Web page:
Burundi: History and Tragedy

An African nation's brutal past ... and present

<b>Area:</b> 27,830 square kilometers<br>
<b>Terrain:</b> hilly and mountainous, dropping to a plateau in east; some plains<br>
<b>Elevation extremes:</b> lowest point, Lake Tanganyika, 772 meters; highest point, Mount Heha, 2,670 meters<br>
<b>Natural hazards:</b> flooding, landslides, drought<br>
<i>Source: ALS International</i><br>
Area: 27,830 square kilometers
Terrain: hilly and mountainous, dropping to a plateau in east; some plains
Elevation extremes: lowest point, Lake Tanganyika, 772 meters; highest point, Mount Heha, 2,670 meters
Natural hazards: flooding, landslides, drought
Source: ALS International

Burundi is a land-locked country about the size of Maryland, and just a few miles south of the equator in eastern Africa. With more than six million residents, it is one of the most densely populated countries in Africa. Bordered by Tanzania on the south, Rwanda on the north, and the Democratic Republic of Congo on the west, Burundi's lush agricultural land is underutilized due to the ethnic conflict that has raged almost since it gained independence from colonial rule in 1962.

The area now known as Burundi was originally inhabited by the Twa, a Pygmy people, but today the Twa make up only 1% of the population. The rest is split among Hutu (85%) and Tutsi (14%), who for many years lived peacefully together. Although most people describe Hutu and Tutsi as separate ethnic groups, prior to colonization there was little distinction other than by occupation – Hutu generally were agricultural people, the Tutsi cattle owners, and often seen as the elite. Some physical characteristics were also associated with particular groups: Hutu were described as short and squat, Tutsi as tall and thin. But the two groups speak the same language (Kirundi), often intermarry, and share many cultural characteristics. The distinction between Hutu and Tutsi was formalized during Belgian colonial rule when all Burundians (and neighboring Rwandans) were required to carry identity cards designating tribal ethnicity. When Burundi gained independence in 1962, a Tutsi was chosen as monarch and shortly thereafter – in 1966 – there was a Hutu-led rebellion. For the next 25 years there were regular bloody coups and hundreds of thousands of Burundian people – mostly civilians – were massacred. Finally, in June 1993, the first democratic elections were held, and Melchior Ndadaye, a Hutu, was elected. Later that month, in legislative elections, Sylvie Kinigi, a Tutsi, was elected prime minister, carefully balancing the government between the Hutu majority and the Tutsi minority.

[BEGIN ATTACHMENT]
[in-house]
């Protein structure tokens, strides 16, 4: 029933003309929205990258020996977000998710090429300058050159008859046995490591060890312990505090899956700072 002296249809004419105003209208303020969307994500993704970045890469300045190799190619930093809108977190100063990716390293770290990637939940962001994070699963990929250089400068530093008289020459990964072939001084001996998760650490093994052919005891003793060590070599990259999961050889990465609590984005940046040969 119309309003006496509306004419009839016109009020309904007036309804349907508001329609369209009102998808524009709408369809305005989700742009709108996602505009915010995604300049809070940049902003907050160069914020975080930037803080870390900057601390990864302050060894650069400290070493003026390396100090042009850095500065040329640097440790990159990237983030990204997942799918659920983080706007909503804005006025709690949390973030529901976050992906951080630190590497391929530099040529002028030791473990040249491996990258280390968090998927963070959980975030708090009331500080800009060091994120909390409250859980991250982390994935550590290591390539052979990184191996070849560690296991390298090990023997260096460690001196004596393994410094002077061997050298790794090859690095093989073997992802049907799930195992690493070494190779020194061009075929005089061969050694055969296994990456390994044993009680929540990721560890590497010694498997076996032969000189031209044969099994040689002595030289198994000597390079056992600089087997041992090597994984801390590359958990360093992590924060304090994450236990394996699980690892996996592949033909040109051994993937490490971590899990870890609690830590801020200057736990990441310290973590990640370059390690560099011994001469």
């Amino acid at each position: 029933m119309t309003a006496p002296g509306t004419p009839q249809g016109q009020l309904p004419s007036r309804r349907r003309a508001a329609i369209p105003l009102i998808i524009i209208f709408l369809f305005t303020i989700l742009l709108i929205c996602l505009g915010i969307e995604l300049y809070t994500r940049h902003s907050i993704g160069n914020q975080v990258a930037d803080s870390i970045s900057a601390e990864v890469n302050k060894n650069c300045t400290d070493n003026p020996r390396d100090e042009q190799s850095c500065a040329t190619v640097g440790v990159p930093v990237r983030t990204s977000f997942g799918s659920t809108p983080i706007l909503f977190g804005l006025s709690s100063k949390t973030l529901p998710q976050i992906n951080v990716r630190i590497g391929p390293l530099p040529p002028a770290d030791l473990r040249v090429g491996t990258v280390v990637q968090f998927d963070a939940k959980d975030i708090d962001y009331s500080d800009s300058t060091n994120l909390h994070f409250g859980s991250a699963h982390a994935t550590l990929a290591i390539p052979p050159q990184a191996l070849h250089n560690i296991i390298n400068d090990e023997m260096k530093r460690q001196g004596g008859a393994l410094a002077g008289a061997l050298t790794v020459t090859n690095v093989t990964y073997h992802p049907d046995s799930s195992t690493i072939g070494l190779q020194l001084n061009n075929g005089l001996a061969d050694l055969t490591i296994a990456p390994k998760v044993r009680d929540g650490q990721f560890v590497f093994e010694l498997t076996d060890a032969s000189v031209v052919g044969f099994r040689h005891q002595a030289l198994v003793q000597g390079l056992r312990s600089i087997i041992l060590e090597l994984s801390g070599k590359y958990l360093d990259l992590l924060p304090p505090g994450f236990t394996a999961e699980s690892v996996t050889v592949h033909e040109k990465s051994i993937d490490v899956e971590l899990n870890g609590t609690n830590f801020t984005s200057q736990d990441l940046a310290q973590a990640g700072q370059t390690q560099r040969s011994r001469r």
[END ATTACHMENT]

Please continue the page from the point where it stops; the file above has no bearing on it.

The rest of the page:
On the day that Gilbert Tuhabonye calls the holocaust – October 21, 1993 – President Ndadaye was murdered in a Tutsi-led coup. Many Hutu began a rampage of violence in which thousands of Tutsi and Hutu civilians were killed – including entire villages being torched to the ground. The death toll for that October rampage has never been accurately tallied, but more than 800,000 Burundians fled their homes and became refugees.

Like the genocide documented in Rwanda during the spring of 1994 (recently depicted in the movie Hotel Rwanda) the killings of Tutsi by Hutu in Burundi were a brutal affair – thousands of people were killed with machetes and thousands more were burned alive. There is also documentation of violence against Hutu by Tutsi – and the killing rages on to this day. Although United Nations peacekeeping forces have been stationed in Burundi for years, rebels continue to clash, and Burundi is not considered a safe place for travel. Gilbert last returned home in December 1999, and his life was threatened. He says he will never return.

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KEYWORDS FOR THIS STORY

Gilbert Tuhabonyegenocide, Burundi, Rwanda, Hutu, Tutsi, Melchior Ndadaye, Sylvie Kinigi, Gilbert Tuhabonye

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